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Flight 4U 9525: 'Picture of horror' as 150 perish in French Alps Germanwings disaster

Agony for families after Airbus slams into Alps

By John Lichfield

It is likely that there were some British nationals on board the Germanwings flight that crashed in mysterious circumstances in the French Alps with 150 people on board, Foreign Secretary Philip Hammond has said.

A woman believed to be living in the north west of England and her baby son were believed to be on board.

"I don't want to speculate on numbers of British nationals involved until we have completed our checks on all the passenger information," Mr Hammond said.

"However, based on the information available to us, it is sadly likely that there were some British nationals on board the flight. We are providing consular assistance and will give further help as more information becomes available."

The victims are believed to include 63 Germans and 45 Spaniards, including two babies.

The Airbus A320 sent out no distress signal before flying headlong into the side of a 9,000ft (2,743m) snow-covered peak.

None of the 144 passengers and six crew aboard the budget flight from Barcelona to Dusseldorf - including a German school party of 16 pupils and two teachers - is believed to have survived the impact.

"The aircraft was pulverised," one rescue worker said. "Even the bodies are unrecognisable."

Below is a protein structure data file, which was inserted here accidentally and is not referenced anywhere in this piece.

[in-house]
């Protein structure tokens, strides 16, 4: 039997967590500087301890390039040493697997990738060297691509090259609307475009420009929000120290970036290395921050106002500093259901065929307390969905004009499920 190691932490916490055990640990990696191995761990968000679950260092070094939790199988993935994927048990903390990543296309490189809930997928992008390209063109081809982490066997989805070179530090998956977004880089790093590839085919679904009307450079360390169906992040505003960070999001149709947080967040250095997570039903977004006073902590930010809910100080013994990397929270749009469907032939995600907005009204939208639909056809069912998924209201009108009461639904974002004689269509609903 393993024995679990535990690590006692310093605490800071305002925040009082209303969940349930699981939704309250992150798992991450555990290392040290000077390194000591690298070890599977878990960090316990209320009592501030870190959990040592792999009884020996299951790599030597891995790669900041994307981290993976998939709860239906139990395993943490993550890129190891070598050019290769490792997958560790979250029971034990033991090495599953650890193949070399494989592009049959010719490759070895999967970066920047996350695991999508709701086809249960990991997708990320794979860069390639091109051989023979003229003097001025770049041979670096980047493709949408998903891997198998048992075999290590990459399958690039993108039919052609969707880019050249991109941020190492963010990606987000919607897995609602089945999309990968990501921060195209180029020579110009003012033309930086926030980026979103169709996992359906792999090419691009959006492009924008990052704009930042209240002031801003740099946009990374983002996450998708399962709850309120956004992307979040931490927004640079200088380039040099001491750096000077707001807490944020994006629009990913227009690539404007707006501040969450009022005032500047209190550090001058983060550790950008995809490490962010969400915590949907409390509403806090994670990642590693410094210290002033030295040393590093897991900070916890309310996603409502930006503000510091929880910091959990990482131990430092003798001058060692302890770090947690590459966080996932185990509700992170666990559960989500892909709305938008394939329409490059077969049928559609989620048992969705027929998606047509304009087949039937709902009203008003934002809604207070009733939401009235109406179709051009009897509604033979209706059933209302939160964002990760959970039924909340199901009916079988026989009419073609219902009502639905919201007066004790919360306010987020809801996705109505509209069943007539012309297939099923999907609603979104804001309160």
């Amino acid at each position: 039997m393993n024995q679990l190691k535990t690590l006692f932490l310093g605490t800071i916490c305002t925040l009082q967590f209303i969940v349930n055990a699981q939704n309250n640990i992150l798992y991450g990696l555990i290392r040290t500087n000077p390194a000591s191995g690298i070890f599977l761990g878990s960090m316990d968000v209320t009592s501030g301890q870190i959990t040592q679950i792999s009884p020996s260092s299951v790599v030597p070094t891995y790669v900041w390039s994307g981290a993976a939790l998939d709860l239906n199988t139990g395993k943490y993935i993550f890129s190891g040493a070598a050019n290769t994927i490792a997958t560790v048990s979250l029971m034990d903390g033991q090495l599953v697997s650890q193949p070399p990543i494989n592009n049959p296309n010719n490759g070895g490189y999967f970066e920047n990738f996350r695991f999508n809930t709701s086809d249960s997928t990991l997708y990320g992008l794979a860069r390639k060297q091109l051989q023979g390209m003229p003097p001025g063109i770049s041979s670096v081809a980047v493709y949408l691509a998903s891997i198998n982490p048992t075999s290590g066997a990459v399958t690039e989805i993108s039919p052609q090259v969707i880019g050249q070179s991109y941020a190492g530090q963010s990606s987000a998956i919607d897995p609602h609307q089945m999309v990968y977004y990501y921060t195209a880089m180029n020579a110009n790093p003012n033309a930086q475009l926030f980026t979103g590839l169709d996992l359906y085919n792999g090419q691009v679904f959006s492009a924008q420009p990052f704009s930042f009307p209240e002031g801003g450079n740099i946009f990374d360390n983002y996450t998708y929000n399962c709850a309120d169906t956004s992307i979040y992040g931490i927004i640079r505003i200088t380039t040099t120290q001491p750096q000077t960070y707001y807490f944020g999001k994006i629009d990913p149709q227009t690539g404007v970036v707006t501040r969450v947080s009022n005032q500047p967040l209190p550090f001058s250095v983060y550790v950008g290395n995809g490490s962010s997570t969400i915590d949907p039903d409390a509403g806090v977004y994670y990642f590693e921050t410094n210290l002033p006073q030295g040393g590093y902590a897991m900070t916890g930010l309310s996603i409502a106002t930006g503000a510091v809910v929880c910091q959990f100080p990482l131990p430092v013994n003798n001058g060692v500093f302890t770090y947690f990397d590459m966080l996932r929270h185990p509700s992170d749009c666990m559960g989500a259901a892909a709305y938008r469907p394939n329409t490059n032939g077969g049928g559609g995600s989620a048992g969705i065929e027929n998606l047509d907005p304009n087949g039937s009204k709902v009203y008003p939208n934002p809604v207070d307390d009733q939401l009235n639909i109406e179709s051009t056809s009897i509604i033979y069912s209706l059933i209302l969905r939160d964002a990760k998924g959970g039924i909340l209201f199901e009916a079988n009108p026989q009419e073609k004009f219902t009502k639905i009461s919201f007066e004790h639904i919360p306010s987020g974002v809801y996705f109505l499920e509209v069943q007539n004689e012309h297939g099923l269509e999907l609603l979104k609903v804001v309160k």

Germany's Foreign Minister, Frank-Walter Steinmeier, who was flown over the area, said the crash site was "a picture of horror," adding: "The grief of the families and friends is immeasurable. We must now stand together."

Flight 4U 9525 vanished from radar screens at about 10.53am local time yesterday, 52 minutes after take-off from Barcelona. After reaching its cruising altitude, it steadily shed height for eight minutes and veered slightly off course without reporting a problem or sending a "Mayday" signal.

It emerged last night, however, that a French fighter jet had been scrambled to search for the flight during the eight minutes in which it lost height and veered off course. Officials said this was a precaution in case the Airbus had fallen victim to an act of terrorism. At this stage, there was no evidence that this was what had happened, officials said.

Rescue workers last night located one of the aircraft's two black box flight recorders. Officials said they hoped it would explain the mystery of the crash "within a few hours".

Aerial images posted on the internet showed the plane had disintegrated.

An opera house in Dusseldorf said bass baritone Oleg Bryjak was among the passengers. Christoph Meyer, director of The Deutsche Oper am Rhein, said: "We have lost a great performer and a great person in Oleg Bryjak. We are stunned."

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